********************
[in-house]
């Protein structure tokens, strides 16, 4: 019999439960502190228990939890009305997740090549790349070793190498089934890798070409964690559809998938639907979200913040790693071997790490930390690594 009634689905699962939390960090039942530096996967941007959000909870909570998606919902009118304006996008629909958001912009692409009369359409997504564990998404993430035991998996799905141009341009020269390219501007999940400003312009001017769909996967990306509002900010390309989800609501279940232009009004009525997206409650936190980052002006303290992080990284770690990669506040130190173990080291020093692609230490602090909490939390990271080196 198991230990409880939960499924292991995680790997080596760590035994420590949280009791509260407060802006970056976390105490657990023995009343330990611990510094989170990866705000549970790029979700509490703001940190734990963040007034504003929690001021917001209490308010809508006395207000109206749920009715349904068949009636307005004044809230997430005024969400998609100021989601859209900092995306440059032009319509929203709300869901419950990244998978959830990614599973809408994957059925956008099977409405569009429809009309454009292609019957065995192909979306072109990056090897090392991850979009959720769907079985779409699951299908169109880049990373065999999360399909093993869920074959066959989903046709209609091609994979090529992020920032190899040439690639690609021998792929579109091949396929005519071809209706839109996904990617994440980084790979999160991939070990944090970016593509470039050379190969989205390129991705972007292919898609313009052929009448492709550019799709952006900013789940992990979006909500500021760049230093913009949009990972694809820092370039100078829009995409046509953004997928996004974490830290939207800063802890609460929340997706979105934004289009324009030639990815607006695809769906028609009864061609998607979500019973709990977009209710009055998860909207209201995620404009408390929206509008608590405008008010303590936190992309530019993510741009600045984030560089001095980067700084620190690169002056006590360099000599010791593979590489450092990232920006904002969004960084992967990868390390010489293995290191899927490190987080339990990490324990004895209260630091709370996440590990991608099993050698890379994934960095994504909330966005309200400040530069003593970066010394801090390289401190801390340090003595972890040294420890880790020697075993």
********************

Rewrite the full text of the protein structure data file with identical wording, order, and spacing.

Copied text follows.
[in-house]
């Protein structure tokens, strides 16, 4: 019999439960502190228990939890009305997740090549790349070793190498089934890798070409964690559809998938639907979200913040790693071997790490930390690594 009634689905699962939390960090039942530096996967941007959000909870909570998606919902009118304006996008629909958001912009692409009369359409997504564990998404993430035991998996799905141009341009020269390219501007999940400003312009001017769909996967990306509002900010390309989800609501279940232009009004009525997206409650936190980052002006303290992080990284770690990669506040130190173990080291020093692609230490602090909490939390990271080196 198991230990409880939960499924292991995680790997080596760590035994420590949280009791509260407060802006970056976390105490657990023995009343330990611990510094989170990866705000549970790029979700509490703001940190734990963040007034504003929690001021917001209490308010809508006395207000109206749920009715349904068949009636307005004044809230997430005024969400998609100021989601859209900092995306440059032009319509929203709300869901419950990244998978959830990614599973809408994957059925956008099977409405569009429809009309454009292609019957065995192909979306072109990056090897090392991850979009959720769907079985779409699951299908169109880049990373065999999360399909093993869920074959066959989903046709209609091609994979090529992020920032190899040439690639690609021998792929579109091949396929005519071809209706839109996904990617994440980084790979999160991939070990944090970016593509470039050379190969989205390129991705972007292919898609313009052929009448492709550019799709952006900013789940992990979006909500500021760049230093913009949009990972694809820092370039100078829009995409046509953004997928996004974490830290939207800063802890609460929340997706979105934004289009324009030639990815607006695809769906028609009864061609998607979500019973709990977009209710009055998860909207209201995620404009408390929206509008608590405008008010303590936190992309530019993510741009600045984030560089001095980067700084620190690169002056006590360099000599010791593979590489450092990232920006904002969004960084992967990868390390010489293995290191899927490190987080339990990490324990004895209260630091709370996440590990991608099993050698890379994934960095994504909330966005309200400040530069003593970066010394801090390289401190801390340090003595972890040294420890880790020697075993």